THE PENTAGON – The timeline for fielding several major ship and weapons programs has been bumped up to “as soon as possible,” the chief of naval operations said, to counter Russian and Chinese military modernization.
Adm. John Richardson released an updated Design for Maintaining Maritime Superiority 2.0 strategy document on Monday, which features admittedly aggressive acquisition timelines, he told USNI News in an interview today.
Whereas the original document he released in January 2016 called for “high velocity learning” – which encouraged the Navy acquisition community to try some new processes for designing, contracting and fielding programs like the MQ-25A Stingray on a tighter timeline – Richardson said the updated Design 2.0 now expects that that learning will lead to faster and cheaper acquisition going forward.
“Embedded behind all these pretty aggressive acquisition goals is the fact that we learned how to do acquisition different” since the 2016 document was released, Richardson said.
“And the elements of that are, let’s get our requirements team talking to industry earlier so that we understand, where’s the technological maturity, what can we achieve with confidence now?”
Richardson’s intentions pair a drive to move faster – ditching arbitrary initial operating capability (IOC) dates for an “ASAP” mentality – with a recognition that moving faster may require an iterative process that fields a good solution now and upgrades to a better one as technology matures.
“Things like the frigate, the large surface combatant – parts of that ship are going to last for the entire life of the ship: the hull of the ship, the power plant, the propulsion plant. But the rest of it is going to change very fast: the sensors and computing power and weapons even. It’s got to be designed into the ship to be able to swap that capability out quickly. And so that also gives us the confidence that we can converge on a pretty good hull form, build as much power into the ship as we can afford – it’s almost like memory for your computer, you’re going to use it all and want more – and then the rest of it’s designed to be rapidly upgraded through the life of the ship,” Richardson said.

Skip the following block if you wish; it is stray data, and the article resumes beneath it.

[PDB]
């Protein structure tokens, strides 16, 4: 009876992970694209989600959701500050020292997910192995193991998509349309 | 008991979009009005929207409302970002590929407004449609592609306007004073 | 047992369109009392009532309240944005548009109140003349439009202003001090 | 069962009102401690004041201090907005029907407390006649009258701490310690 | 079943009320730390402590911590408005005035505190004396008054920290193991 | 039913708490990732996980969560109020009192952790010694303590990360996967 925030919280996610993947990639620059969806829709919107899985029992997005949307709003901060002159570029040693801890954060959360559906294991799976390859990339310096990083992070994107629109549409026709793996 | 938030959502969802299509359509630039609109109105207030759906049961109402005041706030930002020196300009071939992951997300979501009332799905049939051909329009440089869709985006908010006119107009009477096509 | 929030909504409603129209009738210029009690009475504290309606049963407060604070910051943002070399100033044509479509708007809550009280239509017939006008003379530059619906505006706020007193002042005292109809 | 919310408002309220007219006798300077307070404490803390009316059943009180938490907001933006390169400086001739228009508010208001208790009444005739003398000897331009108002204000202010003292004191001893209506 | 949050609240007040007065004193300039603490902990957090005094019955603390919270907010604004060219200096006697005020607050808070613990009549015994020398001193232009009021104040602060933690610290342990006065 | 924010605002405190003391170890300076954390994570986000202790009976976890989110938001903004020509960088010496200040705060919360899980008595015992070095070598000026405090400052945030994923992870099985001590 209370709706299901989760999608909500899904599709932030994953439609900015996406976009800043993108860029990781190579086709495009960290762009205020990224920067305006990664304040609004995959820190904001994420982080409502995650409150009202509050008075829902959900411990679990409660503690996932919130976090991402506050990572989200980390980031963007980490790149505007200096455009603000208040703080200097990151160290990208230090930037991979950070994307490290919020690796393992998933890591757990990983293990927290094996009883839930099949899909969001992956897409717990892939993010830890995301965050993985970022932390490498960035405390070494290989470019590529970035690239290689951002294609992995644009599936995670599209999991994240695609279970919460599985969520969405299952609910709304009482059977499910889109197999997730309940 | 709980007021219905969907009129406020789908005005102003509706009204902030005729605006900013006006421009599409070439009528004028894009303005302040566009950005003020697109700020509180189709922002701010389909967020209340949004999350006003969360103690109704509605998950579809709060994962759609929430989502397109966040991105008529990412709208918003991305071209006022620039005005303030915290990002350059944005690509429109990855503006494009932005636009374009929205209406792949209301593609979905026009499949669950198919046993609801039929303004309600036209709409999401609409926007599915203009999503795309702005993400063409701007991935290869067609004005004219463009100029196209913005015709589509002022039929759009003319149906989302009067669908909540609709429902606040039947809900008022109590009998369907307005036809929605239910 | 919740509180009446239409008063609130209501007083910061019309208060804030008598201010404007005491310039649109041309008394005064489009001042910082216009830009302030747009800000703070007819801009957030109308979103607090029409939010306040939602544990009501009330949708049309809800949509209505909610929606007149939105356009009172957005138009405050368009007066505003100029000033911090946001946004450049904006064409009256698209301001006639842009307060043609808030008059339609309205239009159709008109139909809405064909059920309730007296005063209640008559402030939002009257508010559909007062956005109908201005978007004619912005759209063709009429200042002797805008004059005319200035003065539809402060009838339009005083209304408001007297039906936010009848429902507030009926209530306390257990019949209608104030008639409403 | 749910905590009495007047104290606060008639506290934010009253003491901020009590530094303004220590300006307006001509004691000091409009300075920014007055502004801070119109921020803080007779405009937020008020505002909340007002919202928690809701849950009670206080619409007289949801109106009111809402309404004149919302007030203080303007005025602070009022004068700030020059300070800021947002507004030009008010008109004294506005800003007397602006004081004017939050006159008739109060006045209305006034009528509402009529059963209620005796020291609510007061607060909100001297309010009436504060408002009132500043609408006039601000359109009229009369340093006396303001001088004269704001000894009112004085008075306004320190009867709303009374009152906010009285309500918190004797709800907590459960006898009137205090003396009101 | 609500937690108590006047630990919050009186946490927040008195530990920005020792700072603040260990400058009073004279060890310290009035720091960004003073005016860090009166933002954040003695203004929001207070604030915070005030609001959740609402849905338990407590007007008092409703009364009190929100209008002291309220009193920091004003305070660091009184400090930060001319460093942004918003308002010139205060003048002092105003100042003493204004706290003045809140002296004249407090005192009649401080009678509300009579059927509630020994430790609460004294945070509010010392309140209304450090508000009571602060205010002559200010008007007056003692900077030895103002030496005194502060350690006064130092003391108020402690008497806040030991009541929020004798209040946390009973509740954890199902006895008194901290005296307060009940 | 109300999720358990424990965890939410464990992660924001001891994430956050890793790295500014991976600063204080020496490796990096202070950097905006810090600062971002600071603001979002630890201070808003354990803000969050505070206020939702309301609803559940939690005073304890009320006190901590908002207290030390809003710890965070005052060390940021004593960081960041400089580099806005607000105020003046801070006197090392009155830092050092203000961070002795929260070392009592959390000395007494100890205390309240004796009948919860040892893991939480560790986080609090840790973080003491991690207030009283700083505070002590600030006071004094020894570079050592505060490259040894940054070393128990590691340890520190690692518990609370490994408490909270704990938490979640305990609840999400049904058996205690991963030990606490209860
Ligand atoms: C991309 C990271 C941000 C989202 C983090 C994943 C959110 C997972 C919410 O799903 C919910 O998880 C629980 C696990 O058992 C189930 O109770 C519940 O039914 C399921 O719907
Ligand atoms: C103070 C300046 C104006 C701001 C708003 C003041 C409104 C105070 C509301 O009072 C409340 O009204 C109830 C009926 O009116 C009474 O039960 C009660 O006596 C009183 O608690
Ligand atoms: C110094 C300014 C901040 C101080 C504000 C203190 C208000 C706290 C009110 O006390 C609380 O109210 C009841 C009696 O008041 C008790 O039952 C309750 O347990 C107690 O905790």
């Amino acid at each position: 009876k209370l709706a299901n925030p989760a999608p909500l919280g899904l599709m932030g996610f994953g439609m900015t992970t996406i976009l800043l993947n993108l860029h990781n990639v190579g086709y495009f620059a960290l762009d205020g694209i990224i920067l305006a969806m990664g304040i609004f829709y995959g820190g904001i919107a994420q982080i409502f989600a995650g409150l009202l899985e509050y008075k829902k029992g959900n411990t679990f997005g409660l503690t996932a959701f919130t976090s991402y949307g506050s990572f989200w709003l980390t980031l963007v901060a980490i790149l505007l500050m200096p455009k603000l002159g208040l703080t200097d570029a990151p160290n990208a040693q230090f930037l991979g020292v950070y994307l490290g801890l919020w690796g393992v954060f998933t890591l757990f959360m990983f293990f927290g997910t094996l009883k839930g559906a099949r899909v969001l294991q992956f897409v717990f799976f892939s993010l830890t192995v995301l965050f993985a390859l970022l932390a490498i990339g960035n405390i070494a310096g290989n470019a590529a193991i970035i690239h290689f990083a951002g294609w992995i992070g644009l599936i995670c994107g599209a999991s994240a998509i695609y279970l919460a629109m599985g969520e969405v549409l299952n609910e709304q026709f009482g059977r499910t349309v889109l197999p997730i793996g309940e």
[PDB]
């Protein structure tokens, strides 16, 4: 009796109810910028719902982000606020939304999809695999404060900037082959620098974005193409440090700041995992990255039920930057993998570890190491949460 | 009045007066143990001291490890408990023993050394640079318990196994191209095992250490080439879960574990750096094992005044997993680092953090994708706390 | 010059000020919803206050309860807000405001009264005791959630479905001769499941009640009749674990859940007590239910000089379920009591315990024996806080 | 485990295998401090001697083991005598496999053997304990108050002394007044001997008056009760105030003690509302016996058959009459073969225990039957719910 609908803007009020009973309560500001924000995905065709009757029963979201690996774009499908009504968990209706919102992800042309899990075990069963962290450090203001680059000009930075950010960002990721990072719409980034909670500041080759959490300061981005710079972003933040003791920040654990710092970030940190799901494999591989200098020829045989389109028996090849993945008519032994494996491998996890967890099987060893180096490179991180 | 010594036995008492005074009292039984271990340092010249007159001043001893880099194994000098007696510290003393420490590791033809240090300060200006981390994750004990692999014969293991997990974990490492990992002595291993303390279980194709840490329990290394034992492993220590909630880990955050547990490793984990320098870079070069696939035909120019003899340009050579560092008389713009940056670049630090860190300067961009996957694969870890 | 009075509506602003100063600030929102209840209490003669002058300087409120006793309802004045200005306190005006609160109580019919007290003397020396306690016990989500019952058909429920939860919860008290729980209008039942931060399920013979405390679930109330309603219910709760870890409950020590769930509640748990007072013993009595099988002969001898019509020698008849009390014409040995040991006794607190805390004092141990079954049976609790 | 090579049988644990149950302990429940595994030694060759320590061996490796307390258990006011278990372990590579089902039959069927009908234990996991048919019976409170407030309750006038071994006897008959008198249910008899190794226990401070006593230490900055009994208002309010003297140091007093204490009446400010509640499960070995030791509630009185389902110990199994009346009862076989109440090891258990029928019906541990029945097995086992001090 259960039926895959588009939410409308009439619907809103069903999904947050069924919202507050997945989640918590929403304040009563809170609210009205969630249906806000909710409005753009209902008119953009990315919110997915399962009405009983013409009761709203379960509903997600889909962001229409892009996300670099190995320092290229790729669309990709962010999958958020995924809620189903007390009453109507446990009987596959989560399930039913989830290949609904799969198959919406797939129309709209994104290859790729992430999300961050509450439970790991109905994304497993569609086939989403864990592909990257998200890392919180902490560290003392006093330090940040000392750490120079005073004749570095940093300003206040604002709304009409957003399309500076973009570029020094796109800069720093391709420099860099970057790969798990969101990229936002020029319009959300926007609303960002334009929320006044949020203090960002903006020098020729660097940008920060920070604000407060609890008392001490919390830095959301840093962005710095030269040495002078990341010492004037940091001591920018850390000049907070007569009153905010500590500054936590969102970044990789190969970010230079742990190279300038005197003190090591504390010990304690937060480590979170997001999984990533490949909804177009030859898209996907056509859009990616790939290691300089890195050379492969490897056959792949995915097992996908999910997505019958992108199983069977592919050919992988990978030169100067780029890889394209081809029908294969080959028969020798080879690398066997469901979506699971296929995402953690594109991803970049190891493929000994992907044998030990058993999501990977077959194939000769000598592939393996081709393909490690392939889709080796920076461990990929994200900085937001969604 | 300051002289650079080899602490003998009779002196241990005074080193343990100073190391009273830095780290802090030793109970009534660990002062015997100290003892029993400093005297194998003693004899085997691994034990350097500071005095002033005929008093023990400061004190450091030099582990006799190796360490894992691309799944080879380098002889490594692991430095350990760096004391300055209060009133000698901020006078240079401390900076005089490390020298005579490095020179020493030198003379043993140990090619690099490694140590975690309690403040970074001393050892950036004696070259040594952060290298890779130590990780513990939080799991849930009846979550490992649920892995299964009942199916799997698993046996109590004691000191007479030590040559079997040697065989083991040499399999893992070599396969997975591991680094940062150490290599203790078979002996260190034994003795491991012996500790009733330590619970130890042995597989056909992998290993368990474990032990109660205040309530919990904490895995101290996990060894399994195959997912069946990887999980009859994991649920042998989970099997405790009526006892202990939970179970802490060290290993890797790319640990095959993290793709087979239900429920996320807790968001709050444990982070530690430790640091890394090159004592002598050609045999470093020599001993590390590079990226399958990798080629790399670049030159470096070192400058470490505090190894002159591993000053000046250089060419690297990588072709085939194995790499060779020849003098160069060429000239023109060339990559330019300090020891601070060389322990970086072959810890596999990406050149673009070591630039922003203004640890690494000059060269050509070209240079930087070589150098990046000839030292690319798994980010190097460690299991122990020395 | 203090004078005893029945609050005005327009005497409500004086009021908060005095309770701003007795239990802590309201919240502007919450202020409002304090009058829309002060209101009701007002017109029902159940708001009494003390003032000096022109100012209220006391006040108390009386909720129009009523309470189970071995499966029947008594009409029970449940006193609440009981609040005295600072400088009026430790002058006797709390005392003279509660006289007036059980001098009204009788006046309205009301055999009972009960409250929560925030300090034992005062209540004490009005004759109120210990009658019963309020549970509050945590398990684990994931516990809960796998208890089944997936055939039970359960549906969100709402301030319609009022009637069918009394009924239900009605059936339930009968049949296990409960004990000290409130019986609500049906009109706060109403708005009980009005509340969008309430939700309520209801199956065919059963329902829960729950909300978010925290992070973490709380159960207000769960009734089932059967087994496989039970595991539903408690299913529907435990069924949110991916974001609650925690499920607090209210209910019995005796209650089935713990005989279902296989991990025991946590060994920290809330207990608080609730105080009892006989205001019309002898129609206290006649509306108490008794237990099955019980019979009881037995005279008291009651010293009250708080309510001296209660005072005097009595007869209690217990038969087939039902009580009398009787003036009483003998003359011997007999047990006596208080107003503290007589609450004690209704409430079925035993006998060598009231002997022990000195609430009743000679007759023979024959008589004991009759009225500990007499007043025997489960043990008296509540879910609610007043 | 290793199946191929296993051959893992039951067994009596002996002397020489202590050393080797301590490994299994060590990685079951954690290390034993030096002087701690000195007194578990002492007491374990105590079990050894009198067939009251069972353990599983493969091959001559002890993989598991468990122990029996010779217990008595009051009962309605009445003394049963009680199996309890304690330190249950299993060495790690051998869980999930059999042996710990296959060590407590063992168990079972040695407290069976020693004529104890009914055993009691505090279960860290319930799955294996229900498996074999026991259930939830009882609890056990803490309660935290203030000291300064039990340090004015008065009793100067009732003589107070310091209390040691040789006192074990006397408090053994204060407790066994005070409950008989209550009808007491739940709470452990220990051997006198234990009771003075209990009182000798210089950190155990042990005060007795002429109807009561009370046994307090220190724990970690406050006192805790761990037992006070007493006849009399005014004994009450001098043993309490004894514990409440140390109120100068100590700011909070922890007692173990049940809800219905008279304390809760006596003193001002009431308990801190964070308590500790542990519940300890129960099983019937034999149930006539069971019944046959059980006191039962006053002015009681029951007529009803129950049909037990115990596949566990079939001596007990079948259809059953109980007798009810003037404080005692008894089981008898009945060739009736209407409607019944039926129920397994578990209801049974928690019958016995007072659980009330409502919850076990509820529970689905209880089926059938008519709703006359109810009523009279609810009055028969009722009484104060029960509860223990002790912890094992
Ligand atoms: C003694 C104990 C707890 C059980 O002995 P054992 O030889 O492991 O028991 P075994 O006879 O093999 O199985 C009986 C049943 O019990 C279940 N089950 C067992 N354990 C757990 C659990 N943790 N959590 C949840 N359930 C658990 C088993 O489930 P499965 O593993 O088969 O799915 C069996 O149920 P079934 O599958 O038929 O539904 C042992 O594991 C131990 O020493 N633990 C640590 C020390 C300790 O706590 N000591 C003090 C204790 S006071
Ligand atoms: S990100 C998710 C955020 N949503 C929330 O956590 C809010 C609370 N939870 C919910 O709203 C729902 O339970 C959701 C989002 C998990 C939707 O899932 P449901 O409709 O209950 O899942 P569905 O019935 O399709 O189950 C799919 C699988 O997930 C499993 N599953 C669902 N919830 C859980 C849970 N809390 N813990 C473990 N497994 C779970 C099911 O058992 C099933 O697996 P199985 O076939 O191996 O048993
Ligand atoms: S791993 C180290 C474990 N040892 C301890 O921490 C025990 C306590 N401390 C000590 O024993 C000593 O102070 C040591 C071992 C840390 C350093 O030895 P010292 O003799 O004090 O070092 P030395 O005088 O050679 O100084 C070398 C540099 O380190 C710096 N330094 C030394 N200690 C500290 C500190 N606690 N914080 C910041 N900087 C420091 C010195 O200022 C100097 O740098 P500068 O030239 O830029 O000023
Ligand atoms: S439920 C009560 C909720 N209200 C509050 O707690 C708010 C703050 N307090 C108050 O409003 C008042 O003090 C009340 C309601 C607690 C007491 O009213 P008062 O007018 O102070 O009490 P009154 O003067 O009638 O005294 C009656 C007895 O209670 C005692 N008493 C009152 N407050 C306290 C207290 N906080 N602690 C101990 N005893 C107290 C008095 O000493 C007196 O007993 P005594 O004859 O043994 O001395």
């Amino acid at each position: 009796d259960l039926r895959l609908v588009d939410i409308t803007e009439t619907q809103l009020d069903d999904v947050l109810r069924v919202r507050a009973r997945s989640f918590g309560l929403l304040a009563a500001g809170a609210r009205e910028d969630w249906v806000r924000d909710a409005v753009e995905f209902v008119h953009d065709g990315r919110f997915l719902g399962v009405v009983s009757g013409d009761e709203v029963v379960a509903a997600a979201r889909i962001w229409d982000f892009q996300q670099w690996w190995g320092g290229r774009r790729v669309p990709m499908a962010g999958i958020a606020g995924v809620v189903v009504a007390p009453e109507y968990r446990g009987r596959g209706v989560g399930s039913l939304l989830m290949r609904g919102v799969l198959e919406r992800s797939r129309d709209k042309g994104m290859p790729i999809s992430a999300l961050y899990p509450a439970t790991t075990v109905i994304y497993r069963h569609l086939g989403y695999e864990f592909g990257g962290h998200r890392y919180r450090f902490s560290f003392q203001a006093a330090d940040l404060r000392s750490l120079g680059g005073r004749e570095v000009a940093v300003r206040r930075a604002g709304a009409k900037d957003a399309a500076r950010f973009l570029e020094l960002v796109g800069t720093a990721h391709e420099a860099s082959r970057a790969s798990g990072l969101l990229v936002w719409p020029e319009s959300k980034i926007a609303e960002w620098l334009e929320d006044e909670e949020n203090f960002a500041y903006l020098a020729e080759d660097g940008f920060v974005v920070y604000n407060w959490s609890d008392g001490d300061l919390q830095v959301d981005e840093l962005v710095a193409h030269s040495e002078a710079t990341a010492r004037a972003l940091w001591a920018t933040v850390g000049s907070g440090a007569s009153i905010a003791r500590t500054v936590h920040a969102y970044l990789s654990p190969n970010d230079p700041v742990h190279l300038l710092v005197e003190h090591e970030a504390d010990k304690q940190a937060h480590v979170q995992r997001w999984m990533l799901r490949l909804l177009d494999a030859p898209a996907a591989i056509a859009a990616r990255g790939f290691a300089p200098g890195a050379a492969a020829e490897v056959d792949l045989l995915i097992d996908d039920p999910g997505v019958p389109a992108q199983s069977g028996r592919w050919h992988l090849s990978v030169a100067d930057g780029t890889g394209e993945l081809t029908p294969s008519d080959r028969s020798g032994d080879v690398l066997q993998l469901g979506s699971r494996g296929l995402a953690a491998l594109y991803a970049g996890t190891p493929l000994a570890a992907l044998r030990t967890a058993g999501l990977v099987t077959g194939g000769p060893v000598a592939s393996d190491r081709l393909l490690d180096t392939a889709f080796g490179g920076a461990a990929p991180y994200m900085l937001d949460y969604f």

The Navy will buy the first version of its next large surface combatant – a centerpiece of the Future Surface Combatant family of systems that also includes a small combatant and two sizes of an unmanned or optionally unmanned combatant – in 2023. That five-year contract, akin to the five-year contracts the Navy uses today for its Arleigh Burke-class destroyers, will be followed by another contract in 2028.
Though the Navy will have to move out on this large surface combatant in just four years, much is still unknown or undecided about this new ship. In August, Director of Surface Warfare Rear Adm. Ron Boxall (OPNAV N96) told USNI News that the Navy would not conduct an analysis of alternatives for the ship, but would rather start with the Arleigh Burke-class destroyer capability development document, have discussions with the fleet and with industry about how the next large surface combatant would need to be modified from that DDG-51 starting point, and then make decisions from there. The six-month window Boxall said he needed to make early decisions should be wrapping up next month.
Richardson said he’s not necessarily expecting that the 2023 design will be the “final” large surface combatant design, but instead would adhere to the idea of using an 80-percent solution today and iterating as technology advances.
“For the 2023 we’re going to have to converge on something that’s pretty well known right now. We’re not going to be able to meet that timeline and design some kind of brand new hull form. And I’ll tell you what, naval architecture’s been around for a while, so we sort of know how that works, so I’ve got a lot of confidence that we’ll get to something that will be perfectly adequate in 2023. Beyond that, who knows,” he said.
“So we’ll have the naval architects working in parallel, and so as these two streams move together, boy, when something’s mature enough – they say, holy cow, this is really going to be a lot more capable and also we can do this with confidence in cost and schedule – then we’ll just incorporate that it. So whether that’s at the next five-year mark or whatever it turns out to be, hard to say, but we’ll keep these things going.”